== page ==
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UT Houston Pediatricians: Healing Children, Inspiring Readers
'The Kids' Place' distributes thousands of books annually to encourage pre-school literacy
"Suzie, is Suzie out here? It's time for your check-up," calls the nurse in the waiting room.
Suzie, hand-in-hand with her mother, heads through the big door. The 3-year-old patient is a little nervous, anticipating she may be receiving a shot in her very near future.
Once she is in the exam room, the pediatrician knocks on the door. It's time for her well-child checkup. The doctor examines her and says, "Give me five. You are becoming a big girl. You are healthy and are up-to-date on all of your shots. Guess what? You get a book today!"
This scene plays out daily at UT Houston's "The Kids' Place" in The University of Texas Health Science Center Professional Building, 6410 Fannin. In the last six months, pediatricians have handed out more than 6,500 books to their patients during well-child checkups.
It is part of a national program called Reach Out and Read. Reach Out and Read-Texas is part of the Children's Learning Institute in the Department of Pediatrics at The University of Texas Medical School at Houston.
"It's a wonderful program. Parents and children look forward to routine checkups because they know they will be receiving a book at the end of the visit," said Johnnie P. Frazier, M.D., associate professor of pediatrics. "Occasionally, before we can hand a book to a child, some mothers will ask, ‘Where is the book?' because her child loves to look at the pictures help turn or even bite on the thick pages. A lot of families say they have used this program to build their child's home library. They also say that because of the books, they read every night now."
Children receive books at their well-child checkups from the time they are 6 months old until they are 5 years old, according to Kim Anderson, director of Reach Out and Read-Texas.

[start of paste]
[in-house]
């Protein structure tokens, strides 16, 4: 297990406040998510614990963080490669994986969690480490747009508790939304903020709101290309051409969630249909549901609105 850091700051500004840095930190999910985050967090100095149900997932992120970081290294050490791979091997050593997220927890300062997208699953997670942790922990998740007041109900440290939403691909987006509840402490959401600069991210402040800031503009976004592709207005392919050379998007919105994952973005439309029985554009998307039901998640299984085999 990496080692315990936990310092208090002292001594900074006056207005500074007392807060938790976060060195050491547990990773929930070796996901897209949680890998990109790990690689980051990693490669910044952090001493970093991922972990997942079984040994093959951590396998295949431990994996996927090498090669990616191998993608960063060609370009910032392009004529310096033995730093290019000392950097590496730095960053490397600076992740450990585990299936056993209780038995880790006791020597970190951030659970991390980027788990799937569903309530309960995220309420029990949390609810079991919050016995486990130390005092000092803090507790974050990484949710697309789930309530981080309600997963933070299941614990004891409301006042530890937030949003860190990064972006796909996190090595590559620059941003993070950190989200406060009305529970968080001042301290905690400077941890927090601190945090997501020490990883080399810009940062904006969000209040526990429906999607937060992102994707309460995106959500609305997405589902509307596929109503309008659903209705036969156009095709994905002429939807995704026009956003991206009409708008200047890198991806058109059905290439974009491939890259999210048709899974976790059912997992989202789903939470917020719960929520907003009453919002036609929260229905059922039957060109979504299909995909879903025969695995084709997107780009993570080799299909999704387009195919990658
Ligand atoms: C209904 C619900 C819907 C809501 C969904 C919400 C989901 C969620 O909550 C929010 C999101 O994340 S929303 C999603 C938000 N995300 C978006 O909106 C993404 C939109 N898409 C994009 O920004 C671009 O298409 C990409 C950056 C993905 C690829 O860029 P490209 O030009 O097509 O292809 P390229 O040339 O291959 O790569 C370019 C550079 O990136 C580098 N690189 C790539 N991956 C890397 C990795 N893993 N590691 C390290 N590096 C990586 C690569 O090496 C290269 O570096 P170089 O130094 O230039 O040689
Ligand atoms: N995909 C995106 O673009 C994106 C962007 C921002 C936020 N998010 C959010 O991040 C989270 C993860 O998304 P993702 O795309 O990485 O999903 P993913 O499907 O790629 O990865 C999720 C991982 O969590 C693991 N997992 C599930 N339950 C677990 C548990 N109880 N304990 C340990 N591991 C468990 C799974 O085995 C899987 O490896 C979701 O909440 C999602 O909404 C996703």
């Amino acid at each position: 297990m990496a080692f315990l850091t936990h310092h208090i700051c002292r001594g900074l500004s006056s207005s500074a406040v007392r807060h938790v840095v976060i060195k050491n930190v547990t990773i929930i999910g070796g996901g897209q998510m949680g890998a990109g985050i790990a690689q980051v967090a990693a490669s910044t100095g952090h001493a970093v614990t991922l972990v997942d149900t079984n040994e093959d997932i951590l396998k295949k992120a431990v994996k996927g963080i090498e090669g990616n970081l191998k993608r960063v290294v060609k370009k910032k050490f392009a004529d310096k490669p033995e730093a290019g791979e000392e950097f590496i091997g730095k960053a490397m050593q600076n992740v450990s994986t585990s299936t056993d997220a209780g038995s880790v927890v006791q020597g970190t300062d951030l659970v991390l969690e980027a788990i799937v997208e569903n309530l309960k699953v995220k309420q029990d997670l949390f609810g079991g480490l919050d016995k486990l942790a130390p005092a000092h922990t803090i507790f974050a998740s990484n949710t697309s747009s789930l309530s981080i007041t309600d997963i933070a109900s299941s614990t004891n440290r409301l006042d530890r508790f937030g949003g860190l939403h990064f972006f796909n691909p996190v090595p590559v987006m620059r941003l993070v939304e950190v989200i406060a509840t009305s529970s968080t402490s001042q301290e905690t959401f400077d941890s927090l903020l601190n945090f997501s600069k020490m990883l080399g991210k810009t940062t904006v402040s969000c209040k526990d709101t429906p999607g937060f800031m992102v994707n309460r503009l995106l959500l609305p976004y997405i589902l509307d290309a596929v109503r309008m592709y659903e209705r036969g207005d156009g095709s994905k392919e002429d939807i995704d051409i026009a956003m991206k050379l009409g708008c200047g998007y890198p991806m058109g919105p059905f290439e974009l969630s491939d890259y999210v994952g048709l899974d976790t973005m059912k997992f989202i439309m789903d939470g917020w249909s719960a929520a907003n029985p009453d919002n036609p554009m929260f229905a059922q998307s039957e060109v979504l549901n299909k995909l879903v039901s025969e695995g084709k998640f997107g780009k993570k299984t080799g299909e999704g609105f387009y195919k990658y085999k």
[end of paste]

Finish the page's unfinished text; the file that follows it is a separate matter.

A well-child checkup is the time for a pediatrician to evaluate a child's growth, mental development, administer vaccinations and answer any questions from parents. The checkups will generally follow the schedule recommended by the American Academy of Pediatrics.
"Most people might be surprised to know that even a baby's face lights up. This program is about informing parents about how crucial it is to begin their child's language development early on. Reach Out and Read gives families guidance and developmentally appropriate books which encourage parents to spend time developing their child's language skills. Reading aloud benefits a child by promoting vocabulary development, memory, critical thinking skills, phonological and print awareness," said Anderson.
Anderson added that doctors are often the first professionals parents and children see. It makes sense for doctors to discuss the critical window for early literacy development. Without the Reach Out and Read program, some children may not have exposure to literacy materials any other way. Children will be behind the curve if they do not have access to books before they begin elementary school, Anderson notes.
UT Houston has been a part of this national program since 1999. Last year, UT pediatricians distributed approximately 13,000 books to children at "The Kids' Place." Books are available in English and Spanish.
"The hope is for children to grow up understanding that reading is important. The pediatricians speak with the parents about the importance of reading with their children. Reading aloud sets the groundwork for a strong educational foundation and school success," said Anderson.
By Melissa McDonald, Institutional Advancement
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